ally as displayed in the shows of mitigated, and punishment warded off the gladiators, and the ferocity with the situation in which man' wonld in
which their wars were conducted. that case be placed, must be made
In the remainder of the chapter known to bim. On what grouod this' our author shews that philosophy new state of things should be jutro- could do nothing to stem this torduced, and on what footing the re- rent : on the contrary, that it was newed intercourse with bis Creator when philosophy was most cultishonld afterwards be maintained, no vated, and had arrived at the highcreated intelligence could discover. A Divine revelation was therefore ab
est point which it appears to bave solutely necessary, and this revelatiou been capable of attaining, that these was graciously vouchsafed.” Vol. I. p.7,
enormous evils prevailed most. The
ignorance of philosophers themMr. Haldane then adverts to the selves, on subjects connected with first promise of a Saviour, given im- religion, its worship, its sanctions, mediately after the Fall, and to the the immortality of the soul, and a occurreuces at the Deluge, and also future state, incapacitated them for to the calling of Abraham, and the being instructors of mankind; while promises given to him. But these their no less erroneous notions rerays of celestial light were soon specting morals, disqualified them extinguished, and idolatry, in va- for discharging the office of reformrious forms, prevailed over all the ers. But the Heathen philosophers earth. Mr. Haldane traces its pro- were destitute not only of the power gress and general prevalence, and to enlighten the people, but also of strikingly exhibits the genius and the inclination.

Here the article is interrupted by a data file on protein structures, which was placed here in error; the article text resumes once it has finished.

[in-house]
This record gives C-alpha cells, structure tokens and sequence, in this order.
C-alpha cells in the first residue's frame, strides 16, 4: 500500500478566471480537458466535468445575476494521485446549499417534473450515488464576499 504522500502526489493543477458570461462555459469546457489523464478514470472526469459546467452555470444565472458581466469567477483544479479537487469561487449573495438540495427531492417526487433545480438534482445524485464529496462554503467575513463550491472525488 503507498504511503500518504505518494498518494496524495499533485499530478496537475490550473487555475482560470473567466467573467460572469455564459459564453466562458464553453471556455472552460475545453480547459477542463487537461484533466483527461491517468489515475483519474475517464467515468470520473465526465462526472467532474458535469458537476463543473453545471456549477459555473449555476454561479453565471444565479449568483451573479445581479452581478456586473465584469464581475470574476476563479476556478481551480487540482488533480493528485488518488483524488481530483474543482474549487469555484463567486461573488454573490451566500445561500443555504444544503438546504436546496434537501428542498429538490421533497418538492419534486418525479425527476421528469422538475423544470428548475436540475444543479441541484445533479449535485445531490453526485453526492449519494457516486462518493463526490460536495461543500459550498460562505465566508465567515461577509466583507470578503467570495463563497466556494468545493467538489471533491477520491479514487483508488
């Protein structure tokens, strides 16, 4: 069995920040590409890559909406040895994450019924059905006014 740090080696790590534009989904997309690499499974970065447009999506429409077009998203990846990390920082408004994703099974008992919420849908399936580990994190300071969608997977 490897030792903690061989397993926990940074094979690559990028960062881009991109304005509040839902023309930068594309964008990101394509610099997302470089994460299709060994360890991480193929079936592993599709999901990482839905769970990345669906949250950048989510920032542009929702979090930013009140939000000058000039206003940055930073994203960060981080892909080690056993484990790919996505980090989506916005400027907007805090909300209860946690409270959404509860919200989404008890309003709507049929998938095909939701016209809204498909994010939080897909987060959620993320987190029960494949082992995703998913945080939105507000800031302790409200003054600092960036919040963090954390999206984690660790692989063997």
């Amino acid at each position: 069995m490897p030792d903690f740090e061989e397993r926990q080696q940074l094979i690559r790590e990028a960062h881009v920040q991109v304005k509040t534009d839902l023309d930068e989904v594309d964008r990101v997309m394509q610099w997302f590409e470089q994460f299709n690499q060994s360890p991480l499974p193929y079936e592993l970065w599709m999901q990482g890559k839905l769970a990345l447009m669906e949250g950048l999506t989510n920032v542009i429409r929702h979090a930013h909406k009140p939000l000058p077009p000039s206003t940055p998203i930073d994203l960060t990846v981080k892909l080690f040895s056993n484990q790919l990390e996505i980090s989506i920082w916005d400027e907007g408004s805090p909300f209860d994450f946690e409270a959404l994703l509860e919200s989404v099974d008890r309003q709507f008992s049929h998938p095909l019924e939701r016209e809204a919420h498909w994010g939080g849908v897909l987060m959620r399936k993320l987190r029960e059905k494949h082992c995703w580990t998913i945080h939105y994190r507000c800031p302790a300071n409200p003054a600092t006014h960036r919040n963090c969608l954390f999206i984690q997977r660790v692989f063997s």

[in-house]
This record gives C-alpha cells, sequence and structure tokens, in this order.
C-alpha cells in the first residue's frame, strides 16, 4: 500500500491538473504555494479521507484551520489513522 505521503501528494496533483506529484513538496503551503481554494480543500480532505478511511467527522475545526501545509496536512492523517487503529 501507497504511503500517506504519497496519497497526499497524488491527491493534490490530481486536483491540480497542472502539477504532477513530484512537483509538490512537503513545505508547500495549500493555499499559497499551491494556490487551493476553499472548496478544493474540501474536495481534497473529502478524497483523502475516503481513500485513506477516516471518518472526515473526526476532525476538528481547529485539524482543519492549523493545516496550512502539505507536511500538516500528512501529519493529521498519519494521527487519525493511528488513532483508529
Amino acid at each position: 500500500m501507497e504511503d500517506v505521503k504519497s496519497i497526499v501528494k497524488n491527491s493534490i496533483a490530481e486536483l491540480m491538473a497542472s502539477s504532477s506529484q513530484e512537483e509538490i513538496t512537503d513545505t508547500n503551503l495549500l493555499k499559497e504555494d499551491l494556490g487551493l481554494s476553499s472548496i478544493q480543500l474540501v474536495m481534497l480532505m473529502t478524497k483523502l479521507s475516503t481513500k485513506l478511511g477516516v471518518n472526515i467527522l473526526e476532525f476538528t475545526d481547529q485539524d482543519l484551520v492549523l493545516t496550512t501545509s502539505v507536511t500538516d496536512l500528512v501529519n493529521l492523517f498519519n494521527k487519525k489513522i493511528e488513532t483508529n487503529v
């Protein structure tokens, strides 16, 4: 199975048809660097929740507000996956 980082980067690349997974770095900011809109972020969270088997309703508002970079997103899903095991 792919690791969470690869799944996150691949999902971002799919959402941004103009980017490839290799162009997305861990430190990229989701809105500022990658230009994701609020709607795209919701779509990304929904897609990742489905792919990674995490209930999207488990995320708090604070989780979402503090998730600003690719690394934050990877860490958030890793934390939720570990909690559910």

“ They proceeded," as Mr. Haldane plete as it was imperfect and erroneous, justly remarks, on the systematic and their knowledge of a future state exclusion of the body of the people as clear as it was defective and perplex. from all the means of moral and ed, they would still have been blind religious instruction. Instead of at. guides, and totally unfit for the office tempting to enlighten the multitude, all of religious iustructors." . Vol. I. p. 32. the influence which they derived from their knowledge was employed to rivet